Influencing the Tide of International Law (in a Tiny, Tiny, Minuscule Way)

2016 Cooke FionaBy Fiona Cooke

I am now one week out from finishing my internship at Avocats sans frontières Canada in Québec City. Although one week isn’t really enough time to look back with any sort of objective perspective on my internship, I do feel able to draw a preliminary conclusion about my time at the organization, and the work that I did.

On the last day of my internship, I had a réunion de retroaction with the supervisor I worked most closely with. She asked me to offer my suggestions on what I felt they could do better, or what sort of things I didn’t like as much about the internship. What I said to her at the time was that I would have liked to have done more “practical” work. I can’t quite recall what inspired this criticism; I vaguely remember a fellow intern being assigned the task of researching the functioning of legal aid in Ontario, and I was envious of that seemingly fascinating assignment. I thought about some of the questions I had been posed – does the state, because of its legitimate monopoly on violence, maintain this monopoly in the context of an armed conflict to which IHL would apply? How does the ICC interact with human rights law, as a criminal court? Is there a justiceable right to peace in international law? These questions, while absolutely fascinating, all felt very theoretical – floating on some higher plane, divorced from context and individuals. I am so grateful for having been assigned them – I now have a much broader and more solid understanding of the various areas of international law, when they apply, and how they interact with each other. However, I didn’t feel like I had witnessed any way in which these areas of law had impacted real peoples’ lives. I remember thinking: my work is interesting to me, and useful to me – maybe not so useful for individual vulnerable people in Haiti, or Mali, or any of ASFC’s other countries in which it works. However, now, with a bit of distance, I’m better able to see the larger picture.

Colombia’s government and the FARC-EP rebels signed the Peace Agreement on June  23rd[1], a momentous occasion that everyone hopes will signal a significant and genuine step towards ending the conflict that has devastated Colombians for decades. The Peace Accord includes unique provisions that foresee punishments alternative to time in prison for the perpetrators of international crimes.[2] The questions on everyone’s mind were: 1) will this fulfill Colombia’s obligation under international law to punish perpetrators of these crimes? – because if it doesn’t, the ICC could step in, and 2) will this satisfy the victims’ right to justice? Are “restrictions of liberty” combined with acts of community service enough of a punishment? Is it a punishment at all? No international tribunals have ever given any punishment other than prison time. This is an innovative test case for restorative justice after international crimes, and the debate is fascinating.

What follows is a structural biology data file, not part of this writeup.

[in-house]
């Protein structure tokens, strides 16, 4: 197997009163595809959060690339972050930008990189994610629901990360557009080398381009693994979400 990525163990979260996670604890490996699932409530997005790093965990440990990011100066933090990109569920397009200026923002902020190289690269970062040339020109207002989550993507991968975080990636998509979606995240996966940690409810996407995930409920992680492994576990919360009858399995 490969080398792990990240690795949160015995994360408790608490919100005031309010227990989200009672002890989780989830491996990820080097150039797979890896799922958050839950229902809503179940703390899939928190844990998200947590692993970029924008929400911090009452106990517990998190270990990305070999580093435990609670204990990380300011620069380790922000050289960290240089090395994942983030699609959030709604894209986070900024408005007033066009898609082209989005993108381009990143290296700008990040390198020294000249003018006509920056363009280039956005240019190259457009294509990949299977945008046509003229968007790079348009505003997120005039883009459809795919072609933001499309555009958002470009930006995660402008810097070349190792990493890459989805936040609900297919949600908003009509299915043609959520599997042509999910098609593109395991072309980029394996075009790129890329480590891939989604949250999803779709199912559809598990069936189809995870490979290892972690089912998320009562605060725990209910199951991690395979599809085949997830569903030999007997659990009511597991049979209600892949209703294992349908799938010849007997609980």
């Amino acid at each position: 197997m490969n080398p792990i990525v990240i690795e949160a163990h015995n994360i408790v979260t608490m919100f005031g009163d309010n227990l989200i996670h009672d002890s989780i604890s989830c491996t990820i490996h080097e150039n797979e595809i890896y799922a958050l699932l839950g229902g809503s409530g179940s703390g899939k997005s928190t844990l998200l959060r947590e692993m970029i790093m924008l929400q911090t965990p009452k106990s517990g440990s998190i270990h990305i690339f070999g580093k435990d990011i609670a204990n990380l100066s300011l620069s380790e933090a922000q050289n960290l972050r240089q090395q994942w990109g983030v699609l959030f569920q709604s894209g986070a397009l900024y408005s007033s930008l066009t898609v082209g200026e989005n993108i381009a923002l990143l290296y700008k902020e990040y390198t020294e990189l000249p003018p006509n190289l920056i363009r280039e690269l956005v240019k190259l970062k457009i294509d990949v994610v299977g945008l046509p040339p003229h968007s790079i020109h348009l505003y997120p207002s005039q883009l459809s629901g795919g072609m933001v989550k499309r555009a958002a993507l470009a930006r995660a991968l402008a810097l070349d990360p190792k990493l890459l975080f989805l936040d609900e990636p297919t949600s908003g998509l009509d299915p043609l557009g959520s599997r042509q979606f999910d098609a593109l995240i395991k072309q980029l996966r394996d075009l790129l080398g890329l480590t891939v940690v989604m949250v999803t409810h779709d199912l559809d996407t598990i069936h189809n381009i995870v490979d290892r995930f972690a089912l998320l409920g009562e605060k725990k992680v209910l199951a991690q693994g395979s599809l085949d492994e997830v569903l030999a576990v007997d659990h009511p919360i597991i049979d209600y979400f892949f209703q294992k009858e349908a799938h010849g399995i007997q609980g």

When the accord was signed, ASFC released multiple data fact sheets, explaining the context of the agreement and what it included in terms of transitional justice for victims, as well as a its official evaluation of the peace agreement. While reading these fact sheets, one line struck me – it was a line that summed up the conclusion of one of my first memos I had written for my supervisor. Behind that one short sentence was 3 weeks of intense research, thinking, and learning on my part. It made me think about just how much human effort and passion goes into research by NGOs in order to make informed and careful statements or suggestions that will have an impact on real situations. The research that I had done, alone in my office, lost in the puzzle pieces that are IHL, IHRL, ICJ, and one hundred other initialisms, ended up informing ASFC’s official position on the new Colombian peace agreement. In the end, ASFC came out in cautious support of the agreement, provided its provisions were carried out with genuine intent to bring the perpetrators of crimes to justice. ASFC is an influential organization that others will look to to inform their own opinions, trusting the research that is behind this organizations’ conclusions. And opinions are the motor of international law, it seems – forming opinions will influence what direction the law actually takes. ASFC’s opinion is one of potentially multiple cautiously optimistic takes on the Colombian Peace Agreement that may, eventually, profoundly influence international criminal justice – moving its focus away from punishment and more towards reconciliation and rebuilding societies, and allowing for more flexibility in situations of conflict.

So, I see it now as a snowball effect – the tiny amount of contribution I made by way of my memo has its place in the larger role that NGOs play in international law in influencing both public opinion and the opinions of judges world-wide. That being said, I realize that the point of doing this work is not the personal gratification of seeing its effects in the real world – I just mean to say, there is indeed value in sitting alone in an office, wading through the morass that is international law – without these drops in the bucket, the larger waves would not materialize.


[1] “Colombia & FARC Agree to Ceasefire in Historic Peace Deal, Begin Long Process of Implementation” Democracy Now (23 June 2016), online: http://www.democracynow.org/2016/6/23/colombia_farc_agree_to_ceasefire_in

[2] Helen Murphy, “Colombia’s FARC may face alternative justice, not impunity” Reuters (5 September 2013), online: http://www.reuters.com/article/us-colombia-peace-interview-idUSBRE9840VZ20130905

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